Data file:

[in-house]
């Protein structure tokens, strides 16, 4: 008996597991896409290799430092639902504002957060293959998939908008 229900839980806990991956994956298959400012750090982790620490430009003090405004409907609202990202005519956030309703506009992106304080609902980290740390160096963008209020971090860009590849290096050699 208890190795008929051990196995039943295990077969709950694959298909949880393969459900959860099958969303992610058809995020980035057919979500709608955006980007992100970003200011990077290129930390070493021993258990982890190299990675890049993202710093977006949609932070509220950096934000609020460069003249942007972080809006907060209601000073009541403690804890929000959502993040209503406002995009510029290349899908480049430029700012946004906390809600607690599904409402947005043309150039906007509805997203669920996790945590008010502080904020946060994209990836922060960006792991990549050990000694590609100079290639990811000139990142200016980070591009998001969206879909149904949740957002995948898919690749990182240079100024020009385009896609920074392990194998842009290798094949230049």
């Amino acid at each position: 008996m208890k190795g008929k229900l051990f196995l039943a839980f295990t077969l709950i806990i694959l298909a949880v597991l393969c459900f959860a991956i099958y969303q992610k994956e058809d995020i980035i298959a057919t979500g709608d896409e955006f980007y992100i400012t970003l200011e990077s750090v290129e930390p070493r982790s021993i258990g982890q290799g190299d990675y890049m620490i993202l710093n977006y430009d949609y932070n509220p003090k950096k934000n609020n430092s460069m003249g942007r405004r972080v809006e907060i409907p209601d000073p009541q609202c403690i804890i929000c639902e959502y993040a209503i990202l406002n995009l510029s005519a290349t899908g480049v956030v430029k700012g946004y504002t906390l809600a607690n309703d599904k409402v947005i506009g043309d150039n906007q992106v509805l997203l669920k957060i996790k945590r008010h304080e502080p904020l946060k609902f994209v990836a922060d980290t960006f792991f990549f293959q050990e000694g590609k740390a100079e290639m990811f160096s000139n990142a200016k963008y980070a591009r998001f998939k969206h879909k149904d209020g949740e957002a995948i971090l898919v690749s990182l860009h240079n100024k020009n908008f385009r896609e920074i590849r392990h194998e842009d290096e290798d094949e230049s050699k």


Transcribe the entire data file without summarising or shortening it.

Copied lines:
[in-house]
């Protein structure tokens, strides 16, 4: 008996597991896409290799430092639902504002957060293959998939908008 229900839980806990991956994956298959400012750090982790620490430009003090405004409907609202990202005519956030309703506009992106304080609902980290740390160096963008209020971090860009590849290096050699 208890190795008929051990196995039943295990077969709950694959298909949880393969459900959860099958969303992610058809995020980035057919979500709608955006980007992100970003200011990077290129930390070493021993258990982890190299990675890049993202710093977006949609932070509220950096934000609020460069003249942007972080809006907060209601000073009541403690804890929000959502993040209503406002995009510029290349899908480049430029700012946004906390809600607690599904409402947005043309150039906007509805997203669920996790945590008010502080904020946060994209990836922060960006792991990549050990000694590609100079290639990811000139990142200016980070591009998001969206879909149904949740957002995948898919690749990182240079100024020009385009896609920074392990194998842009290798094949230049």
């Amino acid at each position: 008996m208890k190795g008929k229900l051990f196995l039943a839980f295990t077969l709950i806990i694959l298909a949880v597991l393969c459900f959860a991956i099958y969303q992610k994956e058809d995020i980035i298959a057919t979500g709608d896409e955006f980007y992100i400012t970003l200011e990077s750090v290129e930390p070493r982790s021993i258990g982890q290799g190299d990675y890049m620490i993202l710093n977006y430009d949609y932070n509220p003090k950096k934000n609020n430092s460069m003249g942007r405004r972080v809006e907060i409907p209601d000073p009541q609202c403690i804890i929000c639902e959502y993040a209503i990202l406002n995009l510029s005519a290349t899908g480049v956030v430029k700012g946004y504002t906390l809600a607690n309703d599904k409402v947005i506009g043309d150039n906007q992106v509805l997203l669920k957060i996790k945590r008010h304080e502080p904020l946060k609902f994209v990836a922060d980290t960006f792991f990549f293959q050990e000694g590609k740390a100079e290639m990811f160096s000139n990142a200016k963008y980070a591009r998001f998939k969206h879909k149904d209020g949740e957002a995948i971090l898919v690749s990182l860009h240079n100024k020009n908008f385009r896609e920074i590849r392990h194998e842009d290096e290798d094949e230049s050699k």